Several London landmarks are clearly visible. St James Square in its very plain state; the area which was to become Horseguards Parade at the end of the canal, with the Banqueting House beyond; and the pleasure gardens known as the Spring Gardens, along with the great gardens along the mall roughly where Carlton House Terrace now stands; and Westminster Abbey and its ‘secret’ gardens.
There are also insights into other smaller, but still elite gardens in Westminster and the West End.
In the images immediately left and above you’ll see gateways from a private garden into the park giving them privileged access. Although the park was open to the public during the day it was in theory locked at night, but by the late 18thc the number of permitted keyholders stretched into the thousands, so it was effectively an open space all the time.
Most of the time the royal parks are elite places of fashion and recreation, not for working people or the idle poor. They were the place to be seen during the midday period in the winter, when most ordinary people were at work, and very late in the evening in the summer, proving that one did not have to rise early either. Kip’s depiction of the park very much reflects this understanding.
You will need to look hard to find anyone who is not well dressed and leisured, although of course that’s easy to understand as they were Kip’s potential market. Kip includes a group of cavalry exercising their horses, a few servants, a fruitseller and, of course, the milkmaid selling fresh milk direct from the cows for which St James’s was famous.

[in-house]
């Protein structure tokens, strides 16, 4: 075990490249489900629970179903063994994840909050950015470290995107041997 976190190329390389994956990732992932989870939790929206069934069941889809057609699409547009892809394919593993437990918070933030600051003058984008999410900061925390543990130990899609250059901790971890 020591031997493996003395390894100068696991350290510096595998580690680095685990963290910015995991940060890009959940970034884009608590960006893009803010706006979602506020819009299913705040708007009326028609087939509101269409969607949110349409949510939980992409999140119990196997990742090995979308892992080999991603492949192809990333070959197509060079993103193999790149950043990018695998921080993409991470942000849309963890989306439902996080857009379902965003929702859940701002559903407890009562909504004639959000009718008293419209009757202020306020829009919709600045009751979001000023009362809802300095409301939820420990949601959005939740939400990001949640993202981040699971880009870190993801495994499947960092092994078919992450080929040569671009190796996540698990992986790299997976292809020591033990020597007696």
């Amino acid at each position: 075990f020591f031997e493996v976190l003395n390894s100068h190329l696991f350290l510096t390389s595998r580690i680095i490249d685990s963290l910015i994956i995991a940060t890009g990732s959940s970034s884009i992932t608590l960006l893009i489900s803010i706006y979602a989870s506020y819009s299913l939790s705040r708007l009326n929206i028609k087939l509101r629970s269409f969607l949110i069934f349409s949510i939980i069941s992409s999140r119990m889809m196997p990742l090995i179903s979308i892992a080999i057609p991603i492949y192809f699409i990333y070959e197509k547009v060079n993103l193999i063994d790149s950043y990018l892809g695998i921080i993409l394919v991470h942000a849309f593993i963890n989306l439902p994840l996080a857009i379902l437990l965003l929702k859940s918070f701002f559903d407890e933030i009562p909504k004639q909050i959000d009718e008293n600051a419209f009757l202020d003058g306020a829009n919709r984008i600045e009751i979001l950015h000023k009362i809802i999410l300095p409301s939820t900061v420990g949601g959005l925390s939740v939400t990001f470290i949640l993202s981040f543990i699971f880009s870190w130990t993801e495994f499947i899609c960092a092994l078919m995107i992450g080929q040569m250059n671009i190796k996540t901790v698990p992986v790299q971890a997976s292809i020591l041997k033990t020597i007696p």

However, this exclusivity is not the complete truth by any means. A German visitor Conrad von Uffenbach went to St James’s on two consecutive Sundays in June 1710. There were “prodigious crowds of people who walk up and down”, but “mostly of the commoner sort” and “a vast number, especially by night,” of masked “harlots”, although he admits that “during the week gentlemen of the highest fashion are to be met here.” There are, unsurprisingly no harlots shown by Kip, and the only poor people are shown outside the walls of the park.
We have no idea of how commercially successful this project of Kip’s was, because a ‘John Kipp’ was buried in St Margaret’s Church, Westminster, on 12 August 1721. However there was another edition of the print issued later, which was updated to include St Martins-in-the-Fields consecrated in 1726. Since his death Kip’s reputation has suffered, with the credit for much of the quality mistakenly going to Knyff but as I hope you have seen from these details of this print of St James’s Park he was a more than competent draughtsman himself and has left us a very evocative image of early 18thc London.
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A quirky footnote : Kip is the Dutch word for ‘chicken ‘ which makes his bird’s eye views all the more appropriate!